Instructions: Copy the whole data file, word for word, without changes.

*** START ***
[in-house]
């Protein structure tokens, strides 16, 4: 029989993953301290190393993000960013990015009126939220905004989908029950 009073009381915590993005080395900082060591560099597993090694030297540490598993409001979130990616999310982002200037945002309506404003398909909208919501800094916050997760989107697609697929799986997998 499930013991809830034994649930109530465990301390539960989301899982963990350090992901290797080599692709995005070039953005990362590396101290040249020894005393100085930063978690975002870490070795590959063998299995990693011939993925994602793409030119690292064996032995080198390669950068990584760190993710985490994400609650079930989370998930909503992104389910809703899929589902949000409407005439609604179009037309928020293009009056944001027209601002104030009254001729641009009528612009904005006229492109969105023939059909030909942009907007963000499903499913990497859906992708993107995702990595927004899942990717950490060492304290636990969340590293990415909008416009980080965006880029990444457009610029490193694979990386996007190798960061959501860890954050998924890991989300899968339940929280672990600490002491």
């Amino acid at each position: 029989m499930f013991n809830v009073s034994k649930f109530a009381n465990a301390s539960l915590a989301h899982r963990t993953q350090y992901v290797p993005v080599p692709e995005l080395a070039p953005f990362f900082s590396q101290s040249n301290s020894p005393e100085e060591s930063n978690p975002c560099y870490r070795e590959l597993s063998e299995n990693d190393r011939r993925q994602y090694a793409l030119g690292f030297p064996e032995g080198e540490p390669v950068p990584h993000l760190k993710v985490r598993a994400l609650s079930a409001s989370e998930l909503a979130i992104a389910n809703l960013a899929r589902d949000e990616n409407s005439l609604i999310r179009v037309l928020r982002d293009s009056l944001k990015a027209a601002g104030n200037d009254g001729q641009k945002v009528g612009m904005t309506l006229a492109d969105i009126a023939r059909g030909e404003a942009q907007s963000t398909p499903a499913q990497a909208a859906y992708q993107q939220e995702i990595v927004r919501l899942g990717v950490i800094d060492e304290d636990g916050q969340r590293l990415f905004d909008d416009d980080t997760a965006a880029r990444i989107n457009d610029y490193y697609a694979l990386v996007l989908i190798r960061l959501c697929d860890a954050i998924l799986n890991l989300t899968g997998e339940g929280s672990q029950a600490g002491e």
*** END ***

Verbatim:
[in-house]
């Protein structure tokens, strides 16, 4: 029989993953301290190393993000960013990015009126939220905004989908029950 009073009381915590993005080395900082060591560099597993090694030297540490598993409001979130990616999310982002200037945002309506404003398909909208919501800094916050997760989107697609697929799986997998 499930013991809830034994649930109530465990301390539960989301899982963990350090992901290797080599692709995005070039953005990362590396101290040249020894005393100085930063978690975002870490070795590959063998299995990693011939993925994602793409030119690292064996032995080198390669950068990584760190993710985490994400609650079930989370998930909503992104389910809703899929589902949000409407005439609604179009037309928020293009009056944001027209601002104030009254001729641009009528612009904005006229492109969105023939059909030909942009907007963000499903499913990497859906992708993107995702990595927004899942990717950490060492304290636990969340590293990415909008416009980080965006880029990444457009610029490193694979990386996007190798960061959501860890954050998924890991989300899968339940929280672990600490002491």
């Amino acid at each position: 029989m499930f013991n809830v009073s034994k649930f109530a009381n465990a301390s539960l915590a989301h899982r963990t993953q350090y992901v290797p993005v080599p692709e995005l080395a070039p953005f990362f900082s590396q101290s040249n301290s020894p005393e100085e060591s930063n978690p975002c560099y870490r070795e590959l597993s063998e299995n990693d190393r011939r993925q994602y090694a793409l030119g690292f030297p064996e032995g080198e540490p390669v950068p990584h993000l760190k993710v985490r598993a994400l609650s079930a409001s989370e998930l909503a979130i992104a389910n809703l960013a899929r589902d949000e990616n409407s005439l609604i999310r179009v037309l928020r982002d293009s009056l944001k990015a027209a601002g104030n200037d009254g001729q641009k945002v009528g612009m904005t309506l006229a492109d969105i009126a023939r059909g030909e404003a942009q907007s963000t398909p499903a499913q990497a909208a859906y992708q993107q939220e995702i990595v927004r919501l899942g990717v950490i800094d060492e304290d636990g916050q969340r590293l990415f905004d909008d416009d980080t997760a965006a880029r990444i989107n457009d610029y490193y697609a694979l990386v996007l989908i190798r960061l959501c697929d860890a954050i998924l799986n890991l989300t899968g997998e339940g929280s672990q029950a600490g002491e």